The new administrator of the General Services Administration said yesterday that he has halted all purchases of government office furniture -- amounting to $226 million a year -- because he is not convinced that government agencies use the furniture they already have.

Rowland G. Freeman III, a Navy admiral who took over the scandal-ridden agency July 2, said he will permit purchases only when agencies can document how much furniture they have on hand and begin repairing furniture before ordering new items. Freeman issued his directive on Tuesday.

Freeman's statement came as the Senate Govermental Affairs' federal spending practices subcommittee presented new evidence that government agencies, through GSA, continue to buy new furniture when they have plenty on hand.

Paul Granetto, a General Accounting Office auditor assigned to the sub-committee's staff, testified at yesterday's hearing that he saw 2,000 pieces of furniture stored in an Agriculture Department basement and $38,000 worth of new, largely unopened cartons of furniture in an Agriculture Department attic while the department continues to buy new furniture.

The first floor of another Agriculture building was crammed with furniture belonging to the Commerce and Interior departments, while Interior continues to order new furniture, he said.

GSA buys nearly 1 million new desks, chairs and file cabinets a year, even though government employment levels have remained relatively stable, Granetto said. Only 35.7 million in furniture is declared excess each year, he said, indicating that most of the $226 million in new furniture is purchased when it is not needed.

The Washington Post reported last month that the Agriculture Department, for reasons that are still unclear, was shipping hundreds of dollars of usable office furniture and equipment each day for burial in the District of Columbia's Lorton dump.

Much of the used furniture is grabbed by government employes or scavengers for their homes or is resold.

"We've not been able to determine just why the old, usable furniture is thrown away," Sen. Lawton Chiles (D-Fla.), the chairman of the subcommittee, said. "Perhaps it's the whim of some bureaucrat who wants a newer desk to sit behind, so he simply takes advantage of lax purchasing practices and orders a new one."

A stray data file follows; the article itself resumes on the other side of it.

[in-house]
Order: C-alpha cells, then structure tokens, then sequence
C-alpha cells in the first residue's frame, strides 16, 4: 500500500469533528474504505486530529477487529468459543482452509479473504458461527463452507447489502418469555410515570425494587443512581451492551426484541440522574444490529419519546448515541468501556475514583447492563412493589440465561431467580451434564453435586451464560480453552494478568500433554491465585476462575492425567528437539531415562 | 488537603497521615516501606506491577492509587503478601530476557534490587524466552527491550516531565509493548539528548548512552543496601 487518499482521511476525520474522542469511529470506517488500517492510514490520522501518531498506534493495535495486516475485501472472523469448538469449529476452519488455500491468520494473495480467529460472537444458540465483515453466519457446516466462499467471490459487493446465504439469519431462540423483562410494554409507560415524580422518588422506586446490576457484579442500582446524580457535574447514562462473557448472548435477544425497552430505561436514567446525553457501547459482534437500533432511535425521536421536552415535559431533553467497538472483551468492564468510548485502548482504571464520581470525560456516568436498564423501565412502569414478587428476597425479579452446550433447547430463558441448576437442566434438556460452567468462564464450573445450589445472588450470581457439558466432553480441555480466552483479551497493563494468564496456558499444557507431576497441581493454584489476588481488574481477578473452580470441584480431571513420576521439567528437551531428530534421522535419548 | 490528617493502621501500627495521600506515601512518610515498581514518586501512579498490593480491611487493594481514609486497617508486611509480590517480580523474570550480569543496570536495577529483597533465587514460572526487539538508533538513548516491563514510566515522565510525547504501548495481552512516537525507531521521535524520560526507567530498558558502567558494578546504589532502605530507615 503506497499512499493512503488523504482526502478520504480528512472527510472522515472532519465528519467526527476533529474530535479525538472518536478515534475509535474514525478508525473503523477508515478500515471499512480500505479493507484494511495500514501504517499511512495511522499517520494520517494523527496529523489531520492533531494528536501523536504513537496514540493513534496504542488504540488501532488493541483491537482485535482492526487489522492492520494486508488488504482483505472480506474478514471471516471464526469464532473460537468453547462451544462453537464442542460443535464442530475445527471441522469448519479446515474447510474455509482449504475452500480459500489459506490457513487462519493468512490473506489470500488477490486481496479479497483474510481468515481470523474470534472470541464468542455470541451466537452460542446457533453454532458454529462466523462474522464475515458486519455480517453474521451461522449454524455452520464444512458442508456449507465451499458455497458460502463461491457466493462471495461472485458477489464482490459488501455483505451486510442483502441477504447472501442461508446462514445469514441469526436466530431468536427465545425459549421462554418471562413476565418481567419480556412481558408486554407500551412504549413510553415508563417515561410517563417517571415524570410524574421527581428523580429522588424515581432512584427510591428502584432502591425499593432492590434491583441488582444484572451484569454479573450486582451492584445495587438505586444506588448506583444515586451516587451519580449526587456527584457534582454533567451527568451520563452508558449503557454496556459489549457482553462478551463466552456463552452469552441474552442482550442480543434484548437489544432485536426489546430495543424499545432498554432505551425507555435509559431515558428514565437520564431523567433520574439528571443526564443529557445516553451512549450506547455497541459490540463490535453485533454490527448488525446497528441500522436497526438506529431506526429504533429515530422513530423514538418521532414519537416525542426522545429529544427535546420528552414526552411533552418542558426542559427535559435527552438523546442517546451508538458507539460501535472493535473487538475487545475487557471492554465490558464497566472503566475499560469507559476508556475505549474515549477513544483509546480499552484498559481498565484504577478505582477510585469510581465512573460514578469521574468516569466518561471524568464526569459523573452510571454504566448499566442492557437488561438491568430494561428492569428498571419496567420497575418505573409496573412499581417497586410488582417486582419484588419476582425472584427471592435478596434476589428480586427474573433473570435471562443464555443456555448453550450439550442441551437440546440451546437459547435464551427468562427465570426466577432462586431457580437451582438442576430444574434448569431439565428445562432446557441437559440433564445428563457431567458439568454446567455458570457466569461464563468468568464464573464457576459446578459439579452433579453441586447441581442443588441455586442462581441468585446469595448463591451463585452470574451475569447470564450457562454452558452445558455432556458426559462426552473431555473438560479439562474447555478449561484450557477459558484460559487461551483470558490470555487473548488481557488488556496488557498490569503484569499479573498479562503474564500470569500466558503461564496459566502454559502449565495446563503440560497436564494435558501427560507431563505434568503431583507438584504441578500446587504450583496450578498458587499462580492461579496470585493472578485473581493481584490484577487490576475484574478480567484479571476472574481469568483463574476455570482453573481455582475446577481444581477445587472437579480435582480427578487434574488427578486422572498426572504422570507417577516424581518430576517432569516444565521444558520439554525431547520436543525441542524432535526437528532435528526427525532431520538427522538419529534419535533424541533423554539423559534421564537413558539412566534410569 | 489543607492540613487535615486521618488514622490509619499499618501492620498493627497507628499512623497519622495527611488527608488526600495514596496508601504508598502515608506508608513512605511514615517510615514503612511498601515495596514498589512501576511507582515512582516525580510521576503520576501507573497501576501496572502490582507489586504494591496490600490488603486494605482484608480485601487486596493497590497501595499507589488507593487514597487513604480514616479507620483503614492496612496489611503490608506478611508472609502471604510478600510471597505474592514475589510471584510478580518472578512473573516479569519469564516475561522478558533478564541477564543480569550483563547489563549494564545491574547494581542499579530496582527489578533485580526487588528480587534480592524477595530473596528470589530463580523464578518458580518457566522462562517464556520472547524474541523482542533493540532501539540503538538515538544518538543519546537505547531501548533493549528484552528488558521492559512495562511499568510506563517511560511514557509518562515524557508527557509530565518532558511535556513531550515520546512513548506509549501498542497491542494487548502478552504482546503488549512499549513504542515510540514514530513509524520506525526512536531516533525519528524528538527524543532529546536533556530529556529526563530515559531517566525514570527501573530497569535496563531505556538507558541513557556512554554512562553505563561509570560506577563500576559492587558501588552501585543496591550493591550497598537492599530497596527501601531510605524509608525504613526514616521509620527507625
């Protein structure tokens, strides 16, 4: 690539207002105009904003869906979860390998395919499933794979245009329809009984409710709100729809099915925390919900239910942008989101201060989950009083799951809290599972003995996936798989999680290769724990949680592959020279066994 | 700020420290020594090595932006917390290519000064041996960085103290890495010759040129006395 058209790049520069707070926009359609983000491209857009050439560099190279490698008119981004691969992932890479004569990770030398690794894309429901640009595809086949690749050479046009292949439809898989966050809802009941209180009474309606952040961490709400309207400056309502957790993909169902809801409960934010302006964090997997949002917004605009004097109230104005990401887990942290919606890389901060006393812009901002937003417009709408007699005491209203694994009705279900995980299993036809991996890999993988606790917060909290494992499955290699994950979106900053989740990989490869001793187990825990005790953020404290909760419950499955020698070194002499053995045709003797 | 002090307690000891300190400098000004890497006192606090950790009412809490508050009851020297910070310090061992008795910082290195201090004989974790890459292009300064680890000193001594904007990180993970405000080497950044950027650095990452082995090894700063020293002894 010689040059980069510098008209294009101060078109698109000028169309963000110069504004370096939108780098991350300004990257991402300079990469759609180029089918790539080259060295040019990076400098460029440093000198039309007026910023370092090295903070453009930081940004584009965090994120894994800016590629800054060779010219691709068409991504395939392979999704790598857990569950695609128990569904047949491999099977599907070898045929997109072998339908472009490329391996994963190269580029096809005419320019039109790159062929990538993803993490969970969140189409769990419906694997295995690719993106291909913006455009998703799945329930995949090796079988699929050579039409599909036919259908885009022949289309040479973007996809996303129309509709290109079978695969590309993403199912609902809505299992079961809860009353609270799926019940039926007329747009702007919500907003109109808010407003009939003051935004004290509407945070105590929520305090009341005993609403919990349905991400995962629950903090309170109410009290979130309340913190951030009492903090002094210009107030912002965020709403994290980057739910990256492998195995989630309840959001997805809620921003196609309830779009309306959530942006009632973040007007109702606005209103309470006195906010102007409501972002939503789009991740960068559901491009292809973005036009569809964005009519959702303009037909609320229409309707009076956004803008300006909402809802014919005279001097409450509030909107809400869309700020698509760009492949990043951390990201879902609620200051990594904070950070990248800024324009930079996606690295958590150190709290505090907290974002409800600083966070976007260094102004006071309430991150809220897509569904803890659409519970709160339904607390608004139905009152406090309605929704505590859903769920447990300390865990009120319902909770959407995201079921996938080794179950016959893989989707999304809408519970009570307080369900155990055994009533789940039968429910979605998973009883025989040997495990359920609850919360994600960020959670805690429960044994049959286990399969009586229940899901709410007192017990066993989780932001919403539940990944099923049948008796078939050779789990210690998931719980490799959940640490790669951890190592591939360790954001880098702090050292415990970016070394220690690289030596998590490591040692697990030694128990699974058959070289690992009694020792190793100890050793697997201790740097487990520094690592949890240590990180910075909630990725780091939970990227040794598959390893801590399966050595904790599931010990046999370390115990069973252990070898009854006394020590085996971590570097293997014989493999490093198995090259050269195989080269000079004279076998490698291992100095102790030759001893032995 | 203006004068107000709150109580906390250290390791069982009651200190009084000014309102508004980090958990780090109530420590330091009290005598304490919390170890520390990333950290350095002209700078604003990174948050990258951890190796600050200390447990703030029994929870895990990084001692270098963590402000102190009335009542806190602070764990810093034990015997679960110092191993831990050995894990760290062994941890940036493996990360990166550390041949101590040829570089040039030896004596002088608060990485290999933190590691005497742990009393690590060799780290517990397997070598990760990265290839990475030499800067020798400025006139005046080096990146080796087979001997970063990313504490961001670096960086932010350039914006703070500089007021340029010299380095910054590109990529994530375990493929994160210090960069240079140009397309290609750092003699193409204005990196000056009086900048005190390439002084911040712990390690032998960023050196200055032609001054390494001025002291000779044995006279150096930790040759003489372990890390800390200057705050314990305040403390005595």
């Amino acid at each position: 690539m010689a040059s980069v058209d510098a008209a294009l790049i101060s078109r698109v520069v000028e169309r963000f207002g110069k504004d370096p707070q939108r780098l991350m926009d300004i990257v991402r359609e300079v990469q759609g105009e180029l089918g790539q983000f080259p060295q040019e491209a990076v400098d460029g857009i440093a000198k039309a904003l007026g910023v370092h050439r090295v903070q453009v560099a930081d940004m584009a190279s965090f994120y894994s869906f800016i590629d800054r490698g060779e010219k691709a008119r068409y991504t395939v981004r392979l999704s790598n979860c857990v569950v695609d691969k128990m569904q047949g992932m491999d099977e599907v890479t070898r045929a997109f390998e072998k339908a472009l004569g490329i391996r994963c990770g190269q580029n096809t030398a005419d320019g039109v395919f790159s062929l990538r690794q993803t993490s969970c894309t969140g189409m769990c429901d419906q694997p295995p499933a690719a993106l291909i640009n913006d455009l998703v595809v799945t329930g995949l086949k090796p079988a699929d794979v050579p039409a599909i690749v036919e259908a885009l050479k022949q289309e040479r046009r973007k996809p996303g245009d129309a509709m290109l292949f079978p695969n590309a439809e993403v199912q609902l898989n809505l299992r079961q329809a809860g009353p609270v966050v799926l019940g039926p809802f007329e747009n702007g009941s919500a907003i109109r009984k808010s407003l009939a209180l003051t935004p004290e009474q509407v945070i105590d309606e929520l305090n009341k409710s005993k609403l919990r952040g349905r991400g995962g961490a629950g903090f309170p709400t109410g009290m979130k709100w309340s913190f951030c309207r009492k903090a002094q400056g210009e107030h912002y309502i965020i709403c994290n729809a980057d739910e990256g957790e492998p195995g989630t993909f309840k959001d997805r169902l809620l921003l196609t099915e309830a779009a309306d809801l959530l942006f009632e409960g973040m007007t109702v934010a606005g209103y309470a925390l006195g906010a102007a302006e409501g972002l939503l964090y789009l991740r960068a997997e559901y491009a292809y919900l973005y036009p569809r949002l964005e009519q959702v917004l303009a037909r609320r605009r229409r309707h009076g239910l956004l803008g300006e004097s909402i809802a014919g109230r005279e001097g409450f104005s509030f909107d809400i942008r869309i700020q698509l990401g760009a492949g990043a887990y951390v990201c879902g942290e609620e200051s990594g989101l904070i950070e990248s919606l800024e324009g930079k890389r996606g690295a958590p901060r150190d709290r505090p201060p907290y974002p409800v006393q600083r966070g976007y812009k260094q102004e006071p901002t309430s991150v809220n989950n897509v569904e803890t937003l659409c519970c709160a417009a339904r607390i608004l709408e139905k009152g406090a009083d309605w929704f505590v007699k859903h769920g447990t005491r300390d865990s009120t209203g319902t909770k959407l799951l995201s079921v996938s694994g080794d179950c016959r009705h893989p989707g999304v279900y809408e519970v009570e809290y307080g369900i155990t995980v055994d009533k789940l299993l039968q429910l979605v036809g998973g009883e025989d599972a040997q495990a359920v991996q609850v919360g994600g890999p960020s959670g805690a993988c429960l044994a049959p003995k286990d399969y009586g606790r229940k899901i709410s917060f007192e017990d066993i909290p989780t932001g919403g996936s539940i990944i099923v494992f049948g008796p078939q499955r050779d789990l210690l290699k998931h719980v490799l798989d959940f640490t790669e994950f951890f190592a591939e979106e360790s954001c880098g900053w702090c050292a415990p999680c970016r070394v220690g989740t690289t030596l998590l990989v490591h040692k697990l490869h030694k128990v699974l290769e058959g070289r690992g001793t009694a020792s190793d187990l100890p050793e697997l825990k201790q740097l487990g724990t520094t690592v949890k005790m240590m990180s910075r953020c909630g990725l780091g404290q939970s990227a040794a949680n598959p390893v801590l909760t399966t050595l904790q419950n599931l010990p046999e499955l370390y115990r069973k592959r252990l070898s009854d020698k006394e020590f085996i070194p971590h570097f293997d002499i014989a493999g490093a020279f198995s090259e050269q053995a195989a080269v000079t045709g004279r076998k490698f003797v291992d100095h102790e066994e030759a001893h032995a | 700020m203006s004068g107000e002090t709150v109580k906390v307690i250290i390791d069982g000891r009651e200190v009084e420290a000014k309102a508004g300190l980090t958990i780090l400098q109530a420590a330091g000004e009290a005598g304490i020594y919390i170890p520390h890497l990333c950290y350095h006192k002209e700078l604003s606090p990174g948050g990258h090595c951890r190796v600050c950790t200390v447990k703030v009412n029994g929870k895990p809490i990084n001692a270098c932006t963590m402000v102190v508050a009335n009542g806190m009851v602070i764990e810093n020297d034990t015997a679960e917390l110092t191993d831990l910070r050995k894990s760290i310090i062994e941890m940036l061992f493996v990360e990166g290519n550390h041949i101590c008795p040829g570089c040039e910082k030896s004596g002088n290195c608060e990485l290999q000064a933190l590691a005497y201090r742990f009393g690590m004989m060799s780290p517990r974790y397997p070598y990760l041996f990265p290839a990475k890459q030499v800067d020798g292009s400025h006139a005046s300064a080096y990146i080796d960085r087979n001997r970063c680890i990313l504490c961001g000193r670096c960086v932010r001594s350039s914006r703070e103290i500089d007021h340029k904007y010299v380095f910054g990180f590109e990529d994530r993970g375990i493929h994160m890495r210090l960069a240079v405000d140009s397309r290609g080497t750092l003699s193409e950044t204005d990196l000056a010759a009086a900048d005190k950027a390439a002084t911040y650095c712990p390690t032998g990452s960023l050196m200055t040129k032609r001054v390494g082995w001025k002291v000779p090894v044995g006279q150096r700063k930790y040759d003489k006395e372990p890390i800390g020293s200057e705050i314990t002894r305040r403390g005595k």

Government regulations prohibit ordering new furniture unless it is needed.

Freeman said GSA has continued to buy about the same amount of office furniture each year simply because that amount was ordered in previous years. He said it is unclear how much furniture is really needed, since government agencies don't keep inventories of the furniture they have on hand.

"Until i have an adequate definition of what is the inventory and what is the need we won't buy," he said.

Freeman said his moratorium applies to all manufacturers and may be extended to other commodities purchased by GSA.

Freeman's order was immediately challenged in court by Art Metal-USA Inc., which supplies GSA with about three-quarters of its office furniture. iAll but $1.8 million of the $30.5 million in pending purchases affected by Freeman's order are from Art Metal.

Art Metal contended that the moratorium violates a court order barring GSA from discriminating against the company, according to Richard Q. Vawter, GSA's public information director. Art Metal obtained the order after GSA tried to prevent the company from doing business with the agency.

Chiles, however, reminded Freeman of previous testimony that as much as half of the furniture delivered by Art Metal was unusable and that Art Metal officials, when asked if they had bribed GSA inspectors who check the quality of the furniture, invoked Fifth Amendment rights against self-incrimination.

"Does GSA have to deal with a company that takes the Fifth Amendment?" Chiles asked. "I'm not satisfied that your (GSA's) general counsel has been moving on this," he said.

Chiles also chided Kurt W. Muellenberg, a former Justice Department prosecutor who became GSA's first inspector general last spring, for referring only 10 cases to Justice for possible prosecution. Only three of the cases involved GSA personnel.

Muellenberg said he only refers cases that have a chance of producing indictments. He acknowledged that the three GSA employes involved are low-level personnel.

Freeman, in his first full accounting of this first three months in office, said he found an agency without an understanding of its mission. Business was transacted on an "informal basis," there was no long-range planning, and employes had no way of measuring their performance, he said.

The moratorium on furniture purchases is the second to be imposed on GSA spending since the scandal involving corruption at the agency began to unfold more than a year ago. In March, the Senate Environment and Public Works Committee froze all new GSA construction and leasing, affecting an estimated $1 billion in projects.

So far, 78 persons have been charged with crimes in connection with the GSA scandal, and 69 of those have pleaded guilty or been convicted, William S. Lynch, chief of the Justice Department's task force on GSA corruption, testified yesterday.